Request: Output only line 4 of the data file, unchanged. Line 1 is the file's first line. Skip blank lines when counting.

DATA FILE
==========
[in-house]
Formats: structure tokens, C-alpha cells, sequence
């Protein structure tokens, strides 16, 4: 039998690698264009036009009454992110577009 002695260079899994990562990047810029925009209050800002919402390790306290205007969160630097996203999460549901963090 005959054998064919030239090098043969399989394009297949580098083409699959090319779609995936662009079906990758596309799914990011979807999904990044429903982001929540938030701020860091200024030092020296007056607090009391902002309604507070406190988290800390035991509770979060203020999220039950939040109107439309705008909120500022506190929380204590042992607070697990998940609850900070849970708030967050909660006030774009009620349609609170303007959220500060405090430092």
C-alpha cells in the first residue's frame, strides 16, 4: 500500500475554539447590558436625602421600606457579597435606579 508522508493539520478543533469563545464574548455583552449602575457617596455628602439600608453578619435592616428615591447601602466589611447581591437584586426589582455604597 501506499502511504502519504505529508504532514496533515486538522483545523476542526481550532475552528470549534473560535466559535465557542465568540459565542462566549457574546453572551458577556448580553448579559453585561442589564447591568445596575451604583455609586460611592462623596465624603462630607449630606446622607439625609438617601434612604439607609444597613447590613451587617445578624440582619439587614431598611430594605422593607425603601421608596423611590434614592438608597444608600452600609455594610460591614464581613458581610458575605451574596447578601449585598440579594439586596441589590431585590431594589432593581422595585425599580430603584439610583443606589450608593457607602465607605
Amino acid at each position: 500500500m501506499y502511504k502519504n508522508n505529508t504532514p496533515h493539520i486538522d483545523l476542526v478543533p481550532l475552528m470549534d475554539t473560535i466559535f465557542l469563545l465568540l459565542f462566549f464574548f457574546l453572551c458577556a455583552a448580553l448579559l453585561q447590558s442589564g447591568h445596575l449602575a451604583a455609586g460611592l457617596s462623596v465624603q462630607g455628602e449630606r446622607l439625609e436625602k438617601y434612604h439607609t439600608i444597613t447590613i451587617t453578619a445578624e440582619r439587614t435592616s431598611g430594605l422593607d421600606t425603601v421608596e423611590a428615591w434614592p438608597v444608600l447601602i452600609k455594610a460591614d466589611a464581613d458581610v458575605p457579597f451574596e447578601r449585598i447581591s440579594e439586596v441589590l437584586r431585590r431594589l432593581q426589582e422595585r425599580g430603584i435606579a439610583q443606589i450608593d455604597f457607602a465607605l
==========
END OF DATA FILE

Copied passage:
C-alpha cells in the first residue's frame, strides 16, 4: 500500500475554539447590558436625602421600606457579597435606579 508522508493539520478543533469563545464574548455583552449602575457617596455628602439600608453578619435592616428615591447601602466589611447581591437584586426589582455604597 501506499502511504502519504505529508504532514496533515486538522483545523476542526481550532475552528470549534473560535466559535465557542465568540459565542462566549457574546453572551458577556448580553448579559453585561442589564447591568445596575451604583455609586460611592462623596465624603462630607449630606446622607439625609438617601434612604439607609444597613447590613451587617445578624440582619439587614431598611430594605422593607425603601421608596423611590434614592438608597444608600452600609455594610460591614464581613458581610458575605451574596447578601449585598440579594439586596441589590431585590431594589432593581422595585425599580430603584439610583443606589450608593457607602465607605